Best-selling journalist Antony Loewenstein trav­els across Afghanistan, Pakistan, Haiti, Papua New Guinea, the United States, Britain, Greece, and Australia to witness the reality of disaster capitalism. He discovers how companies such as G4S, Serco, and Halliburton cash in on or­ganized misery in a hidden world of privatized detention centers, militarized private security, aid profiteering, and destructive mining.

Disaster has become big business. Talking to immigrants stuck in limbo in Britain or visiting immigration centers in America, Loewenstein maps the secret networks formed to help cor­porations bleed what profits they can from economic crisis. He debates with Western contractors in Afghanistan, meets the locals in post-earthquake Haiti, and in Greece finds a country at the mercy of vulture profiteers. In Papua New Guinea, he sees a local commu­nity forced to rebel against predatory resource companies and NGOs.

What emerges through Loewenstein’s re­porting is a dark history of multinational corpo­rations that, with the aid of media and political elites, have grown more powerful than national governments. In the twenty-first century, the vulnerable have become the world’s most valu­able commodity. Disaster Capitalism is published by Verso in 2015 and in paperback in January 2017.

Profits_of_doom_cover_350Vulture capitalism has seen the corporation become more powerful than the state, and yet its work is often done by stealth, supported by political and media elites. The result is privatised wars and outsourced detention centres, mining companies pillaging precious land in developing countries and struggling nations invaded by NGOs and the corporate dollar. Best-selling journalist Antony Loewenstein travels to Afghanistan, Pakistan, Haiti, Papua New Guinea and across Australia to witness the reality of this largely hidden world of privatised detention centres, outsourced aid, destructive resource wars and militarized private security. Who is involved and why? Can it be stopped? What are the alternatives in a globalised world? Profits of Doom, published in 2013 and released in an updated edition in 2014, challenges the fundamentals of our unsustainable way of life and the money-making imperatives driving it. It is released in an updated edition in 2014.
forgodssakecover Four Australian thinkers come together to ask and answer the big questions, such as: What is the nature of the universe? Doesn't religion cause most of the conflict in the world? And Where do we find hope?   We are introduced to different belief systems – Judaism, Christianity, Islam – and to the argument that atheism, like organised religion, has its own compelling logic. And we gain insight into the life events that led each author to their current position.   Jane Caro flirted briefly with spiritual belief, inspired by 19th century literary heroines such as Elizabeth Gaskell and the Bronte sisters. Antony Loewenstein is proudly culturally, yet unconventionally, Jewish. Simon Smart is firmly and resolutely a Christian, but one who has had some of his most profound spiritual moments while surfing. Rachel Woodlock grew up in the alternative embrace of Baha'i belief but became entranced by its older parent religion, Islam.   Provocative, informative and passionately argued, For God's Sakepublished in 2013, encourages us to accept religious differences, but to also challenge more vigorously the beliefs that create discord.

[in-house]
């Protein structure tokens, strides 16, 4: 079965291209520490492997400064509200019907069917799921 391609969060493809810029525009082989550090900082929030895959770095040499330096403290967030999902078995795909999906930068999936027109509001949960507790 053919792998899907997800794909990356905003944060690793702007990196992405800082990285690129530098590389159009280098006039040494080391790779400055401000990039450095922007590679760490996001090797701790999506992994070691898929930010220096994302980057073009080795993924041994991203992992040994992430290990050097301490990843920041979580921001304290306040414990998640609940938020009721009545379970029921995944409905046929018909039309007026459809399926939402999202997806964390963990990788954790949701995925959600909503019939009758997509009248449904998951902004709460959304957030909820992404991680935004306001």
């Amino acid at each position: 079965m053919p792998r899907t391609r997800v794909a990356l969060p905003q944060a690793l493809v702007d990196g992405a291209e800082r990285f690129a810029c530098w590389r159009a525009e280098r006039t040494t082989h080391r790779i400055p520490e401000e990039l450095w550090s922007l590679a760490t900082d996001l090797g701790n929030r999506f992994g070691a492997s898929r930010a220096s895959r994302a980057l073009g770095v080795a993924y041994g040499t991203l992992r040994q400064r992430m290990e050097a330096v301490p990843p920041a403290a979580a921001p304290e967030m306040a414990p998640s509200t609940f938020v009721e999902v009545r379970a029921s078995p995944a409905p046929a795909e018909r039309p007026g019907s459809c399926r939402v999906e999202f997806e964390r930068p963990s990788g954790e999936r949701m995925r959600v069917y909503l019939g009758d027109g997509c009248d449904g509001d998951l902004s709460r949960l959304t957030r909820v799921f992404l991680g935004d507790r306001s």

After Zionism, published in 2012 and 2013 with co-editor Ahmed Moor, brings together some of the world s leading thinkers on the Middle East question to dissect the century-long conflict between Zionism and the Palestinians, and to explore possible forms of a one-state solution. Time has run out for the two-state solution because of the unending and permanent Jewish colonization of Palestinian land. Although deep mistrust exists on both sides of the conflict, growing numbers of Palestinians and Israelis, Jews and Arabs are working together to forge a different, unified future. Progressive and realist ideas are at last gaining a foothold in the discourse, while those influenced by the colonial era have been discredited or abandoned. Whatever the political solution may be, Palestinian and Israeli lives are intertwined, enmeshed, irrevocably. This daring and timely collection includes essays by Omar Barghouti, Jonathan Cook, Joseph Dana, Jeremiah Haber, Jeff Halper, Ghada Karmi, Antony Loewenstein, Saree Makdisi, John Mearsheimer, Ahmed Moor, Ilan Pappe, Sara Roy and Phil Weiss.
The 2008 financial crisis opened the door for a bold, progressive social movement. But despite widespread revulsion at economic inequity and political opportunism, after the crash very little has changed. Has the Left failed? What agenda should progressives pursue? And what alternatives do they dare to imagine? Left Turn, published by Melbourne University Press in 2012 and co-edited with Jeff Sparrow, is aimed at the many Australians disillusioned with the political process. It includes passionate and challenging contributions by a diverse range of writers, thinkers and politicians, from Larissa Berendht and Christos Tsiolkas to Guy Rundle and Lee Rhiannon. These essays offer perspectives largely excluded from the mainstream. They offer possibilities for resistance and for a renewed struggle for change.